For decades doctors and IC patients alike have speculated the role of hormones in developing IC and/or triggering its symptoms. Female patients report varying yet often predictable pain at different points in their menstrual cycles. And since there are significantly more female IC patients than male patients, estrogen merits attention. Understanding how estrogen impacts IC symptoms at times of the month when it is lower or higher or once levels are lowered in menopause can help patients manage their IC symptoms better.

Estrogen and Mast Cells

Mast cells, which the body needs to heal wounds and defend against pathogens, have been found in many bladders of IC patients. They are most known for their role in allergies, because too many mast cells cause problems. In fact, mast cells are what the immune system uses to induce inflammation to help with healing.(1) That’s all well and good except for when those cells misfire and increase inflammation even without an injury. Mast cells in bladders mean more inflammation even if there is no reason for it. Too many mast cells cause problems.

Dr. Theoharis Theoharides, who has spent years studying mast cells including their role in IC, said higher levels of estrogen can make mast cells fires more often which can cause more bladder discomfort for IC patients. Estrogen binds to mast cells and can cause issues. And this could be why many IC patients report higher levels of pain during ovulation since estrogen triggers ovulation and possibly more mast cells.

Tracking your cycle is a good idea. If you can identify times during your monthly cycle when you are more likely to flare — like during ovulation — then you can know what times of the month to work to prevent flares by monitoring food, stress levels and any other triggers more closely.

Estrogen and Pregnancy Remission

While we might be inclined to think that the remission of IC symptoms some women experience during pregnancy is hormone related, it most likely doesn’t have so much to do with hormones. Theoharides thinks pregnancy remission is more because the body initiates a response so the mother’s body doesn’t reject the fetus. Basically, the change in the immune system is most likely what causes the remission some patients experience.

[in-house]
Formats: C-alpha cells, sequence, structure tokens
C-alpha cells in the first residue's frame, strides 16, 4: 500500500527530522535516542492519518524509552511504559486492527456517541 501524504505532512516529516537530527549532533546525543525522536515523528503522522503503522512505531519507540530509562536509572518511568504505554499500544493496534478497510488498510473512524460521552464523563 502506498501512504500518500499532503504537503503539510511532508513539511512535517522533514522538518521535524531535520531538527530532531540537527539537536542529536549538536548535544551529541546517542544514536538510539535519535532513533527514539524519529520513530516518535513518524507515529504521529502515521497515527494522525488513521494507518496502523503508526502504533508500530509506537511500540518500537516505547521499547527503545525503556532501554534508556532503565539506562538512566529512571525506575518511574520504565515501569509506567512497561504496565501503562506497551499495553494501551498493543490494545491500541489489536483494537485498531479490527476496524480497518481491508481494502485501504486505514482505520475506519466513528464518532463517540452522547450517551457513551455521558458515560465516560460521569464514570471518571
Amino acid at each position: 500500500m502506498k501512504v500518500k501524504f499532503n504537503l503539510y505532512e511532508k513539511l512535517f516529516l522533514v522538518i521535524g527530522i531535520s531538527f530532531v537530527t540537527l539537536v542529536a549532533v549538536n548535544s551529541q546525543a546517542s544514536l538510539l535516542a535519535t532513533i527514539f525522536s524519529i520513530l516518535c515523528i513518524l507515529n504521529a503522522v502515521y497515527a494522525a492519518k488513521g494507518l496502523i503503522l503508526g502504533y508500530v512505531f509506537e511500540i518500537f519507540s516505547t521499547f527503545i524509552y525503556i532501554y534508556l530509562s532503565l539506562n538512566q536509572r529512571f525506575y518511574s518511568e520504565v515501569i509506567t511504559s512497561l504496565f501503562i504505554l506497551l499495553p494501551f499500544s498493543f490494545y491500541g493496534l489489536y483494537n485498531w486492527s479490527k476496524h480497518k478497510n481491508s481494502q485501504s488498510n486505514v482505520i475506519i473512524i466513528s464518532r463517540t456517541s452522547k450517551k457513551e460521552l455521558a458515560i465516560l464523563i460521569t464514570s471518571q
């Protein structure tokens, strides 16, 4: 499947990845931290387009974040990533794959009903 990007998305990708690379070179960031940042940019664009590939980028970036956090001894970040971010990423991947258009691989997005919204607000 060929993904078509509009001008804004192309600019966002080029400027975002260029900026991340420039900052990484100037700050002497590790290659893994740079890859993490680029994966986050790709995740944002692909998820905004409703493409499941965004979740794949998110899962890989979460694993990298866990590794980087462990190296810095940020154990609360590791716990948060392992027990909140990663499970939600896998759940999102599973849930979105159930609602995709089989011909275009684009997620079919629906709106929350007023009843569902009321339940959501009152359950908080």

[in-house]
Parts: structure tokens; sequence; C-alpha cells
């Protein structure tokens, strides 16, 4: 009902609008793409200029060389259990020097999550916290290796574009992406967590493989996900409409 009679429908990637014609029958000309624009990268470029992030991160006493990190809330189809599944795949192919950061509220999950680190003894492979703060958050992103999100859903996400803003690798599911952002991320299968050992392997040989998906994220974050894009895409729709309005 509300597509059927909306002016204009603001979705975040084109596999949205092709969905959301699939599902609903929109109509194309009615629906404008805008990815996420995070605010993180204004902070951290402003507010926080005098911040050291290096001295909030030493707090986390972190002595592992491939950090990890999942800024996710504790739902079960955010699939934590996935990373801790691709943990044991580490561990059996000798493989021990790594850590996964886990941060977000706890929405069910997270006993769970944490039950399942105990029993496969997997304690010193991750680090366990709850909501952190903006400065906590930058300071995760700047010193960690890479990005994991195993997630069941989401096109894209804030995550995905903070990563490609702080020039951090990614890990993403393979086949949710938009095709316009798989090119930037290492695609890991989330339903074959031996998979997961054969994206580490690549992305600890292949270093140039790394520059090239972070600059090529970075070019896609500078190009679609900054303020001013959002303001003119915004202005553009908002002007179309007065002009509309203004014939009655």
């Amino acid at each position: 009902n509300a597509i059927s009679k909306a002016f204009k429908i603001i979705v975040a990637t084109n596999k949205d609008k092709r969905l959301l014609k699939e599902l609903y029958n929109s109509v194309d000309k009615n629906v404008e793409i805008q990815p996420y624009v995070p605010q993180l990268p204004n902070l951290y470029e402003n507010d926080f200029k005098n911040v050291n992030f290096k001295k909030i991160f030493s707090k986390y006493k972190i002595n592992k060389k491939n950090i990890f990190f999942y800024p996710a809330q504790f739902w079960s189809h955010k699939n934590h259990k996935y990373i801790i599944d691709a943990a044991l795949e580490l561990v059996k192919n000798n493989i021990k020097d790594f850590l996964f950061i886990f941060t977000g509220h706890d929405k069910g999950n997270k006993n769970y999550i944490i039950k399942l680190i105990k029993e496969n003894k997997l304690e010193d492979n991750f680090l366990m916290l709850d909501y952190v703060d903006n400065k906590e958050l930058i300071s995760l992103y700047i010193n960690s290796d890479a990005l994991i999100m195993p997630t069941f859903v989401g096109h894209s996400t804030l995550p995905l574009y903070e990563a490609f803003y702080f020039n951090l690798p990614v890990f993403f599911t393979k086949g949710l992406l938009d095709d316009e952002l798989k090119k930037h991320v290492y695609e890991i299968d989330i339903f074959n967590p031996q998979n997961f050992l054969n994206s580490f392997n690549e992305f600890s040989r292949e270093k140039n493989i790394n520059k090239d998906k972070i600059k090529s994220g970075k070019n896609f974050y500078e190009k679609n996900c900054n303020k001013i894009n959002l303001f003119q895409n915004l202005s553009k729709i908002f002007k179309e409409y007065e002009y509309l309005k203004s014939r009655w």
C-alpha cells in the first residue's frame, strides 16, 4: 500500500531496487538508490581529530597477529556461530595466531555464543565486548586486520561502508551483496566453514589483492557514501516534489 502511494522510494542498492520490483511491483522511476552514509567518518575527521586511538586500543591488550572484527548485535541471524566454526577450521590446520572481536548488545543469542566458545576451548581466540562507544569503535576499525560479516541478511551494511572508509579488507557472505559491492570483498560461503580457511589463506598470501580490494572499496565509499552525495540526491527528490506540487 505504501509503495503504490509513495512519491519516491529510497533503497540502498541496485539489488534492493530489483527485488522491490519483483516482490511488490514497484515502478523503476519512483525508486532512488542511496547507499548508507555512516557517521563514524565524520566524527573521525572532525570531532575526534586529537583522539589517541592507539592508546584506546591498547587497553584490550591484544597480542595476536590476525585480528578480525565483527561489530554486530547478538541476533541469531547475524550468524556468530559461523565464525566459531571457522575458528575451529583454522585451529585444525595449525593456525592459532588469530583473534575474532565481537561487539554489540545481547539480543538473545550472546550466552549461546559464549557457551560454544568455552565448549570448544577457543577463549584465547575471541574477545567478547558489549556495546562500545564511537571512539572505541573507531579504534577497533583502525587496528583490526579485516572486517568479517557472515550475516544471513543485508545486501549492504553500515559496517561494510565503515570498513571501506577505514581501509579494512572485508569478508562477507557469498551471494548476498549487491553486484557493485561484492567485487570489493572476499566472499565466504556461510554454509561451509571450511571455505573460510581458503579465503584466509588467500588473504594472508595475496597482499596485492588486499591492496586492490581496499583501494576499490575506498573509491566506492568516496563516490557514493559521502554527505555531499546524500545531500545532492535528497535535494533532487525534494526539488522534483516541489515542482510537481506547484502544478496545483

And it turns out that IC patients aren’t the only ones who can experience remission during pregnancy. Theoharides said patients with other autoimmune diseases like irritable bowel syndrome and fibromyalgia are also prone to experience a remission of symptoms during pregnancy.

Estrogen and the Bladder Lining

Another way estrogen may impact IC symptoms happens later on in life when women enter menopause and their estrogen levels lower. Even non-IC patients can have some bladder symptoms in menopause such as urinary frequency, urgency and pressure/pain. This is thanks to the lower levels of estrogen impacting the bladder wall. With less estrogen, mucus membranes in the bladder become dry and more sensitive.(2)

Women who are menopausal can assume that if the skin on the outside in their personal area is dry then the inside is as well. And that could be contributing to their IC symptoms. Topical estrogen therapy can help, but so can many OTC products designed to add moisture. The ICN Shop carries a variety of helpful products for this that are also IC friendly.(2)

For premenopausal women, a study in 2018 from the Stratton Medical VA Center, found in a small study that the changes in estrogen levels throughout a usual monthly menstrual cycle affect the bladder smooth muscle and the mucosal blood flow in the bladder — all of which could contribute to IC symptoms.(3)

Estrogen and Nerve Endings

Along with all of the other things it does, estrogen also plays a role in nerve endings and pain. For example, prior to puberty, boys and girls have the same likelihood of developing chronic pain conditions, but after puberty, women are two to six times more likely to develop a chronic pain condition than their male counterparts.(4) And the increase of estrogen in females is one of the major differences during that time period.

Theoharides said hormones definitely affect sensitivity to pain. In general, pain increases when estrogen levels are low and progesterone levels are high. And estrogen levels are at their highest during pregnancy and childbirth, which could explain some of the decrease in symptoms during pregnancy.(4)


  1. Wikipedia. Mast Cell.
  2. Osborne J. Genitourinary Syndrome of Menopause (GSM) & Estrogen Atrophy Common In IC patients. IC Network.
  3. Levin R, et. al. Cyclical Estrogen as a Major Etiology of Interstitial Cystitis: A Theory and Review. Journal of Urology and Renal Diseases. Oct. 10, 2018.
  4. Staff. The Science Behind Why it is More Painful to be a Woman. Aug. 13, 2018.